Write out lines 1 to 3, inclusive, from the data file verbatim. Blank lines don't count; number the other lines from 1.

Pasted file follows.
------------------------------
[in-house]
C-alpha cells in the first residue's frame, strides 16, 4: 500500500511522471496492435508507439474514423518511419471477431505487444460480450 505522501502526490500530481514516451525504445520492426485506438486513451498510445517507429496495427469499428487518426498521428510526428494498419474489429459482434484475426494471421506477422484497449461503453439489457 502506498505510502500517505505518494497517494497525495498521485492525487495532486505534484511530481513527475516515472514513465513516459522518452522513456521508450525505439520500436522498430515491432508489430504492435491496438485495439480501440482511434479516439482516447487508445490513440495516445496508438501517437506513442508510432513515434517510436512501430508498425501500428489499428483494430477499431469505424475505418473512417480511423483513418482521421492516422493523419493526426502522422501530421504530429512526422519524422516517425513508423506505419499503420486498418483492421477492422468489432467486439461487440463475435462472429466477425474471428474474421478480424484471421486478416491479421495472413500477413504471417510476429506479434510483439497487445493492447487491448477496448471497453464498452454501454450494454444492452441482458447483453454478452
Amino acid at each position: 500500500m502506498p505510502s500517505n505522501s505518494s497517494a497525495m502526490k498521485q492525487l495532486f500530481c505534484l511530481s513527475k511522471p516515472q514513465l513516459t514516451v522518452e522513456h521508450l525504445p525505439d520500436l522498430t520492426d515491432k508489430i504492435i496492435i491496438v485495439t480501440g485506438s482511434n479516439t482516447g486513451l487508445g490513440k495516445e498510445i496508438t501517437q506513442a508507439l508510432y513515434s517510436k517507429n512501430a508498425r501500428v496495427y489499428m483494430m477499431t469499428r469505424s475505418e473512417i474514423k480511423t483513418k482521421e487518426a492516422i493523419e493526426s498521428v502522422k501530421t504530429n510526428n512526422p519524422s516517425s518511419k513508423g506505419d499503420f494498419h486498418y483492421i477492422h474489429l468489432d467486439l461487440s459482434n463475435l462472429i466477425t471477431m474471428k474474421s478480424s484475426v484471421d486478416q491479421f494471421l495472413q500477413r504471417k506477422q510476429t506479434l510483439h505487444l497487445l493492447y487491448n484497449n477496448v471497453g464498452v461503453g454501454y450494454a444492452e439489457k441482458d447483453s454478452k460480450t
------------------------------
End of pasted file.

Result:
[in-house]
C-alpha cells in the first residue's frame, strides 16, 4: 500500500511522471496492435508507439474514423518511419471477431505487444460480450 505522501502526490500530481514516451525504445520492426485506438486513451498510445517507429496495427469499428487518426498521428510526428494498419474489429459482434484475426494471421506477422484497449461503453439489457 502506498505510502500517505505518494497517494497525495498521485492525487495532486505534484511530481513527475516515472514513465513516459522518452522513456521508450525505439520500436522498430515491432508489430504492435491496438485495439480501440482511434479516439482516447487508445490513440495516445496508438501517437506513442508510432513515434517510436512501430508498425501500428489499428483494430477499431469505424475505418473512417480511423483513418482521421492516422493523419493526426502522422501530421504530429512526422519524422516517425513508423506505419499503420486498418483492421477492422468489432467486439461487440463475435462472429466477425474471428474474421478480424484471421486478416491479421495472413500477413504471417510476429506479434510483439497487445493492447487491448477496448471497453464498452454501454450494454444492452441482458447483453454478452
Amino acid at each position: 500500500m502506498p505510502s500517505n505522501s505518494s497517494a497525495m502526490k498521485q492525487l495532486f500530481c505534484l511530481s513527475k511522471p516515472q514513465l513516459t514516451v522518452e522513456h521508450l525504445p525505439d520500436l522498430t520492426d515491432k508489430i504492435i496492435i491496438v485495439t480501440g485506438s482511434n479516439t482516447g486513451l487508445g490513440k495516445e498510445i496508438t501517437q506513442a508507439l508510432y513515434s517510436k517507429n512501430a508498425r501500428v496495427y489499428m483494430m477499431t469499428r469505424s475505418e473512417i474514423k480511423t483513418k482521421e487518426a492516422i493523419e493526426s498521428v502522422k501530421t504530429n510526428n512526422p519524422s516517425s518511419k513508423g506505419d499503420f494498419h486498418y483492421i477492422h474489429l468489432d467486439l461487440s459482434n463475435l462472429i466477425t471477431m474471428k474474421s478480424s484475426v484471421d486478416q491479421f494471421l495472413q500477413r504471417k506477422q510476429t506479434l510483439h505487444l497487445l493492447y487491448n484497449n477496448v471497453g464498452v461503453g454501454y450494454a444492452e439489457k441482458d447483453s454478452k460480450t